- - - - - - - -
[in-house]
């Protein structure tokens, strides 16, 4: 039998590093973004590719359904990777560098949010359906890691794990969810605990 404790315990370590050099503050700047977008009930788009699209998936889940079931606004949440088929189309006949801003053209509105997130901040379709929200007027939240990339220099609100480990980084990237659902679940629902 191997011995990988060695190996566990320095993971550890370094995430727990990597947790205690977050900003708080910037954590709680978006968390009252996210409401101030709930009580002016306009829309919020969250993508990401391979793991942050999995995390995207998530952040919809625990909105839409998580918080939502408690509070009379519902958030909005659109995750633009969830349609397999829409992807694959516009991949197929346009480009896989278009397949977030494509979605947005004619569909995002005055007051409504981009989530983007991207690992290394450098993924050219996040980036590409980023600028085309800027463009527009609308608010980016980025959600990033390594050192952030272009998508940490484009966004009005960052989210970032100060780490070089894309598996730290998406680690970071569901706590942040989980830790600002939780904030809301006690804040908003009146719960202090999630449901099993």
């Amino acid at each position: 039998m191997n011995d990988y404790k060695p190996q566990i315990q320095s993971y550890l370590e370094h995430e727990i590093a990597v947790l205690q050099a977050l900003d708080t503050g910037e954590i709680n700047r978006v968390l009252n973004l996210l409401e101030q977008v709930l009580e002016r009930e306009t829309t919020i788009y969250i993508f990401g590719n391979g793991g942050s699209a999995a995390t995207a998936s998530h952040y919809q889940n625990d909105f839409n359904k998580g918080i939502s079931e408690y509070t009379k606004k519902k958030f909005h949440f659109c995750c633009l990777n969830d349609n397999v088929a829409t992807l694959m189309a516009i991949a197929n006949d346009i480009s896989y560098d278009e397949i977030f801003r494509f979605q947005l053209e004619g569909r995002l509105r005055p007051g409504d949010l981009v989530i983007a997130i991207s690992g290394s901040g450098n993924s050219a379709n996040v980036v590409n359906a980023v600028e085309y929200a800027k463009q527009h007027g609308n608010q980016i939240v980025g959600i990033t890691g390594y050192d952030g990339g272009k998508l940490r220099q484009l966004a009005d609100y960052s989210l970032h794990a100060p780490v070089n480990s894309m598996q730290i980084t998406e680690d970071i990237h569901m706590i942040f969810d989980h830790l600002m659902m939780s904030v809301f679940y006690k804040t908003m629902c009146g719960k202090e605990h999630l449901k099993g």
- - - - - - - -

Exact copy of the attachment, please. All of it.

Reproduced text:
[in-house]
């Protein structure tokens, strides 16, 4: 039998590093973004590719359904990777560098949010359906890691794990969810605990 404790315990370590050099503050700047977008009930788009699209998936889940079931606004949440088929189309006949801003053209509105997130901040379709929200007027939240990339220099609100480990980084990237659902679940629902 191997011995990988060695190996566990320095993971550890370094995430727990990597947790205690977050900003708080910037954590709680978006968390009252996210409401101030709930009580002016306009829309919020969250993508990401391979793991942050999995995390995207998530952040919809625990909105839409998580918080939502408690509070009379519902958030909005659109995750633009969830349609397999829409992807694959516009991949197929346009480009896989278009397949977030494509979605947005004619569909995002005055007051409504981009989530983007991207690992290394450098993924050219996040980036590409980023600028085309800027463009527009609308608010980016980025959600990033390594050192952030272009998508940490484009966004009005960052989210970032100060780490070089894309598996730290998406680690970071569901706590942040989980830790600002939780904030809301006690804040908003009146719960202090999630449901099993």
């Amino acid at each position: 039998m191997n011995d990988y404790k060695p190996q566990i315990q320095s993971y550890l370590e370094h995430e727990i590093a990597v947790l205690q050099a977050l900003d708080t503050g910037e954590i709680n700047r978006v968390l009252n973004l996210l409401e101030q977008v709930l009580e002016r009930e306009t829309t919020i788009y969250i993508f990401g590719n391979g793991g942050s699209a999995a995390t995207a998936s998530h952040y919809q889940n625990d909105f839409n359904k998580g918080i939502s079931e408690y509070t009379k606004k519902k958030f909005h949440f659109c995750c633009l990777n969830d349609n397999v088929a829409t992807l694959m189309a516009i991949a197929n006949d346009i480009s896989y560098d278009e397949i977030f801003r494509f979605q947005l053209e004619g569909r995002l509105r005055p007051g409504d949010l981009v989530i983007a997130i991207s690992g290394s901040g450098n993924s050219a379709n996040v980036v590409n359906a980023v600028e085309y929200a800027k463009q527009h007027g609308n608010q980016i939240v980025g959600i990033t890691g390594y050192d952030g990339g272009k998508l940490r220099q484009l966004a009005d609100y960052s989210l970032h794990a100060p780490v070089n480990s894309m598996q730290i980084t998406e680690d970071i990237h569901m706590i942040f969810d989980h830790l600002m659902m939780s904030v809301f679940y006690k804040t908003m629902c009146g719960k202090e605990h999630l449901k099993g």